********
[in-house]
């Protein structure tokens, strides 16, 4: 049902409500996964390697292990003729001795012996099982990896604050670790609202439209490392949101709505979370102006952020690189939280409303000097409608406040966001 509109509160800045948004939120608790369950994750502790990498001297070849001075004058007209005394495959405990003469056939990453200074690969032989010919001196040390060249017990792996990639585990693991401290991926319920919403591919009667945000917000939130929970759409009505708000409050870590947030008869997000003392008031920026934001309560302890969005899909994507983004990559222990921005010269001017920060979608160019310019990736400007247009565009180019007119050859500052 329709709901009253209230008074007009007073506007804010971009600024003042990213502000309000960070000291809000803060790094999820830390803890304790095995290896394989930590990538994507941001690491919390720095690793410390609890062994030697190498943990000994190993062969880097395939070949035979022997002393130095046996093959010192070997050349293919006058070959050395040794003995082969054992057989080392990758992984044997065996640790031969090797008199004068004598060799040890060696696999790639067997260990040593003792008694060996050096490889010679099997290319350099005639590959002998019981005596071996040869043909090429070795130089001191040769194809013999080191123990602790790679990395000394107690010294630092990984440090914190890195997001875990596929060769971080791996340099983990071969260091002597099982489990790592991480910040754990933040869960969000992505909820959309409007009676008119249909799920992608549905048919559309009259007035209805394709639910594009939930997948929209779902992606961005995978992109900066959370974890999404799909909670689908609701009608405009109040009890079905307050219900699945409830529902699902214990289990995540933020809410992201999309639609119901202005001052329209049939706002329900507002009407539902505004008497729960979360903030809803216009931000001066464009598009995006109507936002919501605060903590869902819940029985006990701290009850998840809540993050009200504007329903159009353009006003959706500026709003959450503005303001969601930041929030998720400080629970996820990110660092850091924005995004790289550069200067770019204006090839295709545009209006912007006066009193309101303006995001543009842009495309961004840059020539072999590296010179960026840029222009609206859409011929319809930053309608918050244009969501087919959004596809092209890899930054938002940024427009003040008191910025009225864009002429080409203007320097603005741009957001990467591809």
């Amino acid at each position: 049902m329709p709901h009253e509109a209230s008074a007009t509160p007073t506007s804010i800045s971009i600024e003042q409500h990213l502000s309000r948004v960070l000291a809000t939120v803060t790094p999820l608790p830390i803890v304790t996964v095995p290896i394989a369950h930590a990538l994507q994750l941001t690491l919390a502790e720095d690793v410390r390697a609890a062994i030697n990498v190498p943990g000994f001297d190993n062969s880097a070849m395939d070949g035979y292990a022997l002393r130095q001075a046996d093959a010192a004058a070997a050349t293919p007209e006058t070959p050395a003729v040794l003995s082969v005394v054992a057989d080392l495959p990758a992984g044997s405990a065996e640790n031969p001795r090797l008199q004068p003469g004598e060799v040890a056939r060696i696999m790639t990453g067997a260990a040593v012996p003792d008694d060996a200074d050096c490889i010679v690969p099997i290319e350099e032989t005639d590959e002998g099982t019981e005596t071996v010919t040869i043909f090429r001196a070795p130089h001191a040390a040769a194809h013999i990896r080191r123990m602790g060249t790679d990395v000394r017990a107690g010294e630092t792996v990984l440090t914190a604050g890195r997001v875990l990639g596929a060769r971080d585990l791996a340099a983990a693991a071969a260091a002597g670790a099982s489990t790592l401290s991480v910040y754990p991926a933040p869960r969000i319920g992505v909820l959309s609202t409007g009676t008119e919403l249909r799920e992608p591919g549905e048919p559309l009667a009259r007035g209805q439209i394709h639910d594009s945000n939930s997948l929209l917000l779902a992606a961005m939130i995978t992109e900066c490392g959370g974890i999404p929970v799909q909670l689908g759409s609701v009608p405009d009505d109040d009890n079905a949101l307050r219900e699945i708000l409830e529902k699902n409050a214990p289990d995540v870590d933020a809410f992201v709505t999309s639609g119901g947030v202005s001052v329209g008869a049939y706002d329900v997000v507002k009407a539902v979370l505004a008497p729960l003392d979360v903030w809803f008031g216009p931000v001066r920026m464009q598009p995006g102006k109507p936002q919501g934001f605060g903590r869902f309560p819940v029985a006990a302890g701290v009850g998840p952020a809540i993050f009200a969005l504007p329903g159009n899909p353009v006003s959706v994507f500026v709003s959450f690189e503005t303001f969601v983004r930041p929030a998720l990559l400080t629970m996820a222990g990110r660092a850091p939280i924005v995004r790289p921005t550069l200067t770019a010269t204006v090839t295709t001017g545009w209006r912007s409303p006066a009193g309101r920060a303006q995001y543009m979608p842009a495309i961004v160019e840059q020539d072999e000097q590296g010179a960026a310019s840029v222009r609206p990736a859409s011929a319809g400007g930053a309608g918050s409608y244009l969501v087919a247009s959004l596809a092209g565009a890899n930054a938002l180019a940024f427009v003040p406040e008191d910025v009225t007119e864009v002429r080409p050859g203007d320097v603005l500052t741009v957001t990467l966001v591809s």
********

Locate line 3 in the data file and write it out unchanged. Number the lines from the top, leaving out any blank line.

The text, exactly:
């Amino acid at each position: 049902m329709p709901h009253e509109a209230s008074a007009t509160p007073t506007s804010i800045s971009i600024e003042q409500h990213l502000s309000r948004v960070l000291a809000t939120v803060t790094p999820l608790p830390i803890v304790t996964v095995p290896i394989a369950h930590a990538l994507q994750l941001t690491l919390a502790e720095d690793v410390r390697a609890a062994i030697n990498v190498p943990g000994f001297d190993n062969s880097a070849m395939d070949g035979y292990a022997l002393r130095q001075a046996d093959a010192a004058a070997a050349t293919p007209e006058t070959p050395a003729v040794l003995s082969v005394v054992a057989d080392l495959p990758a992984g044997s405990a065996e640790n031969p001795r090797l008199q004068p003469g004598e060799v040890a056939r060696i696999m790639t990453g067997a260990a040593v012996p003792d008694d060996a200074d050096c490889i010679v690969p099997i290319e350099e032989t005639d590959e002998g099982t019981e005596t071996v010919t040869i043909f090429r001196a070795p130089h001191a040390a040769a194809h013999i990896r080191r123990m602790g060249t790679d990395v000394r017990a107690g010294e630092t792996v990984l440090t914190a604050g890195r997001v875990l990639g596929a060769r971080d585990l791996a340099a983990a693991a071969a260091a002597g670790a099982s489990t790592l401290s991480v910040y754990p991926a933040p869960r969000i319920g992505v909820l959309s609202t409007g009676t008119e919403l249909r799920e992608p591919g549905e048919p559309l009667a009259r007035g209805q439209i394709h639910d594009s945000n939930s997948l929209l917000l779902a992606a961005m939130i995978t992109e900066c490392g959370g974890i999404p929970v799909q909670l689908g759409s609701v009608p405009d009505d109040d009890n079905a949101l307050r219900e699945i708000l409830e529902k699902n409050a214990p289990d995540v870590d933020a809410f992201v709505t999309s639609g119901g947030v202005s001052v329209g008869a049939y706002d329900v997000v507002k009407a539902v979370l505004a008497p729960l003392d979360v903030w809803f008031g216009p931000v001066r920026m464009q598009p995006g102006k109507p936002q919501g934001f605060g903590r869902f309560p819940v029985a006990a302890g701290v009850g998840p952020a809540i993050f009200a969005l504007p329903g159009n899909p353009v006003s959706v994507f500026v709003s959450f690189e503005t303001f969601v983004r930041p929030a998720l990559l400080t629970m996820a222990g990110r660092a850091p939280i924005v995004r790289p921005t550069l200067t770019a010269t204006v090839t295709t001017g545009w209006r912007s409303p006066a009193g309101r920060a303006q995001y543009m979608p842009a495309i961004v160019e840059q020539d072999e000097q590296g010179a960026a310019s840029v222009r609206p990736a859409s011929a319809g400007g930053a309608g918050s409608y244009l969501v087919a247009s959004l596809a092209g565009a890899n930054a938002l180019a940024f427009v003040p406040e008191d910025v009225t007119e864009v002429r080409p050859g203007d320097v603005l500052t741009v957001t990467l966001v591809s």